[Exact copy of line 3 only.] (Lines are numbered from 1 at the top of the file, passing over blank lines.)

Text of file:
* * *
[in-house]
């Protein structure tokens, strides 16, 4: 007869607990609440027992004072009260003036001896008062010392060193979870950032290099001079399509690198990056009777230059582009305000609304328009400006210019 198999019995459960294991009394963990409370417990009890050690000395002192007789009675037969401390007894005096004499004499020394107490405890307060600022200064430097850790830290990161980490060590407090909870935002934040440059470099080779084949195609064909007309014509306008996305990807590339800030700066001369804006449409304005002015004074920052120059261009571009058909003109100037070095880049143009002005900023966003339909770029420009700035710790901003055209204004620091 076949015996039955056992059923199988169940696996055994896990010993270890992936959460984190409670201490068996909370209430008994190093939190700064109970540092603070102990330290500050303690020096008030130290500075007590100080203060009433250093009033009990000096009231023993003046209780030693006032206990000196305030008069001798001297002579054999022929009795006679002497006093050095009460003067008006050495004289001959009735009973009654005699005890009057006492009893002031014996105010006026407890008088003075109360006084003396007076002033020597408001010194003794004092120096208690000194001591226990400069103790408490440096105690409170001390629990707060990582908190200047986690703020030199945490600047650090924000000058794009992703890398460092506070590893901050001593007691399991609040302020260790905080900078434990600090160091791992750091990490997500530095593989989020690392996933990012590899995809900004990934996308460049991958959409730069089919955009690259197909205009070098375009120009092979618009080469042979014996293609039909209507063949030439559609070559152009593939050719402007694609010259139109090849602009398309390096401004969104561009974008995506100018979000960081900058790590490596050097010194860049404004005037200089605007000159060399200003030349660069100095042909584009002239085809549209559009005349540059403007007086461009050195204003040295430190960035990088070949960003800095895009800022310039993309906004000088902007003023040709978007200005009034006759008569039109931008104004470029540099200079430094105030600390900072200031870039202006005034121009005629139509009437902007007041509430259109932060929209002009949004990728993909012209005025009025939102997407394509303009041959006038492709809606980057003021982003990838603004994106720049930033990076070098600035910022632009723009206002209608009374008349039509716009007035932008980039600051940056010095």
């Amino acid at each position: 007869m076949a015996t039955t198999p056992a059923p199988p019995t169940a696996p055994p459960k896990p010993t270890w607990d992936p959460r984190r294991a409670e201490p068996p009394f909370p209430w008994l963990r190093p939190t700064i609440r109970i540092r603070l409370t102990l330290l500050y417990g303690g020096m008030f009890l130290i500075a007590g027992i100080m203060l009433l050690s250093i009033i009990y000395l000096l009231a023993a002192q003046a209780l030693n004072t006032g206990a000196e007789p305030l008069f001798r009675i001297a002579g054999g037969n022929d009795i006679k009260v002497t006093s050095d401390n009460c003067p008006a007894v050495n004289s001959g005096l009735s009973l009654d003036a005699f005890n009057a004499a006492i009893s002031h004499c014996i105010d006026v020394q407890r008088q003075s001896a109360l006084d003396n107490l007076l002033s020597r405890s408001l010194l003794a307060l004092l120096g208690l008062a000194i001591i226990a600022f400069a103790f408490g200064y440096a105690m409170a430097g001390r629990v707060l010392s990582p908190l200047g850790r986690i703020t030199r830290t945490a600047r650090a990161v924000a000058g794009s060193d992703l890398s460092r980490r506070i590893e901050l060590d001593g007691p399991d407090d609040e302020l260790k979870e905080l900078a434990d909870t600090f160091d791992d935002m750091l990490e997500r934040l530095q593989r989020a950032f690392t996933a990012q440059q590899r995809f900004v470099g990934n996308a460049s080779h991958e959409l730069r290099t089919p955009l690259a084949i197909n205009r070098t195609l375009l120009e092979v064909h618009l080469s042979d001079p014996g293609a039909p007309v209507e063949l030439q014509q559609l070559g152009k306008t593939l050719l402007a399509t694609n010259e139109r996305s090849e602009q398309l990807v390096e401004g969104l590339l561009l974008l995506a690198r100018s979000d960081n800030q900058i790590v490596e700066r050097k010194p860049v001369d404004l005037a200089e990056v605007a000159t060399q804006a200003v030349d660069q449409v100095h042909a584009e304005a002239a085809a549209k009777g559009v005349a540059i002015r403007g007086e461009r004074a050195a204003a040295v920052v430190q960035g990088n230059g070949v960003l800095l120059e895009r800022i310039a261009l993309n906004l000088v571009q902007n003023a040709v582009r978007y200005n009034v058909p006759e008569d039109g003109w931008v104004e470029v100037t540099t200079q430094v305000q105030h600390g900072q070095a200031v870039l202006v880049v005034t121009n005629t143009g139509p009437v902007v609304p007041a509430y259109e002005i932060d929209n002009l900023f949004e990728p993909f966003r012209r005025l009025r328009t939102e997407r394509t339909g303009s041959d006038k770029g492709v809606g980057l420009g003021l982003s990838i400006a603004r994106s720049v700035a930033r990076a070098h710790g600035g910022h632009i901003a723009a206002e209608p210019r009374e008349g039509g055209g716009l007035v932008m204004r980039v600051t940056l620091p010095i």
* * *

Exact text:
């Amino acid at each position: 007869m076949a015996t039955t198999p056992a059923p199988p019995t169940a696996p055994p459960k896990p010993t270890w607990d992936p959460r984190r294991a409670e201490p068996p009394f909370p209430w008994l963990r190093p939190t700064i609440r109970i540092r603070l409370t102990l330290l500050y417990g303690g020096m008030f009890l130290i500075a007590g027992i100080m203060l009433l050690s250093i009033i009990y000395l000096l009231a023993a002192q003046a209780l030693n004072t006032g206990a000196e007789p305030l008069f001798r009675i001297a002579g054999g037969n022929d009795i006679k009260v002497t006093s050095d401390n009460c003067p008006a007894v050495n004289s001959g005096l009735s009973l009654d003036a005699f005890n009057a004499a006492i009893s002031h004499c014996i105010d006026v020394q407890r008088q003075s001896a109360l006084d003396n107490l007076l002033s020597r405890s408001l010194l003794a307060l004092l120096g208690l008062a000194i001591i226990a600022f400069a103790f408490g200064y440096a105690m409170a430097g001390r629990v707060l010392s990582p908190l200047g850790r986690i703020t030199r830290t945490a600047r650090a990161v924000a000058g794009s060193d992703l890398s460092r980490r506070i590893e901050l060590d001593g007691p399991d407090d609040e302020l260790k979870e905080l900078a434990d909870t600090f160091d791992d935002m750091l990490e997500r934040l530095q593989r989020a950032f690392t996933a990012q440059q590899r995809f900004v470099g990934n996308a460049s080779h991958e959409l730069r290099t089919p955009l690259a084949i197909n205009r070098t195609l375009l120009e092979v064909h618009l080469s042979d001079p014996g293609a039909p007309v209507e063949l030439q014509q559609l070559g152009k306008t593939l050719l402007a399509t694609n010259e139109r996305s090849e602009q398309l990807v390096e401004g969104l590339l561009l974008l995506a690198r100018s979000d960081n800030q900058i790590v490596e700066r050097k010194p860049v001369d404004l005037a200089e990056v605007a000159t060399q804006a200003v030349d660069q449409v100095h042909a584009e304005a002239a085809a549209k009777g559009v005349a540059i002015r403007g007086e461009r004074a050195a204003a040295v920052v430190q960035g990088n230059g070949v960003l800095l120059e895009r800022i310039a261009l993309n906004l000088v571009q902007n003023a040709v582009r978007y200005n009034v058909p006759e008569d039109g003109w931008v104004e470029v100037t540099t200079q430094v305000q105030h600390g900072q070095a200031v870039l202006v880049v005034t121009n005629t143009g139509p009437v902007v609304p007041a509430y259109e002005i932060d929209n002009l900023f949004e990728p993909f966003r012209r005025l009025r328009t939102e997407r394509t339909g303009s041959d006038k770029g492709v809606g980057l420009g003021l982003s990838i400006a603004r994106s720049v700035a930033r990076a070098h710790g600035g910022h632009i901003a723009a206002e209608p210019r009374e008349g039509g055209g716009l007035v932008m204004r980039v600051t940056l620091p010095i």